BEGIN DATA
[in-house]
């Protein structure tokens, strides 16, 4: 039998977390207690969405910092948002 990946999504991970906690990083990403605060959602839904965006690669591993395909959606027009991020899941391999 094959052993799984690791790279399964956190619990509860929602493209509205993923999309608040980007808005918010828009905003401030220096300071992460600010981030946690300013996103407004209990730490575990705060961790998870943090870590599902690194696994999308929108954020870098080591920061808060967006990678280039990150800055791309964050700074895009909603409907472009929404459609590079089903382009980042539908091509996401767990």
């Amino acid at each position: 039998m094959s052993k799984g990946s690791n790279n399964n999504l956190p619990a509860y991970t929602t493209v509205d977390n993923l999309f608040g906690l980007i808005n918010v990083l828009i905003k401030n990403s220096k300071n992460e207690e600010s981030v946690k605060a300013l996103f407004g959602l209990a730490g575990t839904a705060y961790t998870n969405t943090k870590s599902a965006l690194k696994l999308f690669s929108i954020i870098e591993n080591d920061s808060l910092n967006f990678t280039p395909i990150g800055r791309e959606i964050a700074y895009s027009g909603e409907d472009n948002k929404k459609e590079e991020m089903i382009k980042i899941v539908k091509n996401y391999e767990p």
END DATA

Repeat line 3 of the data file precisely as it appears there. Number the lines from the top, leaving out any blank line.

């Amino acid at each position: 039998m094959s052993k799984g990946s690791n790279n399964n999504l956190p619990a509860y991970t929602t493209v509205d977390n993923l999309f608040g906690l980007i808005n918010v990083l828009i905003k401030n990403s220096k300071n992460e207690e600010s981030v946690k605060a300013l996103f407004g959602l209990a730490g575990t839904a705060y961790t998870n969405t943090k870590s599902a965006l690194k696994l999308f690669s929108i954020i870098e591993n080591d920061s808060l910092n967006f990678t280039p395909i990150g800055r791309e959606i964050a700074y895009s027009g909603e409907d472009n948002k929404k459609e590079e991020m089903i382009k980042i899941v539908k091509n996401y391999e767990p």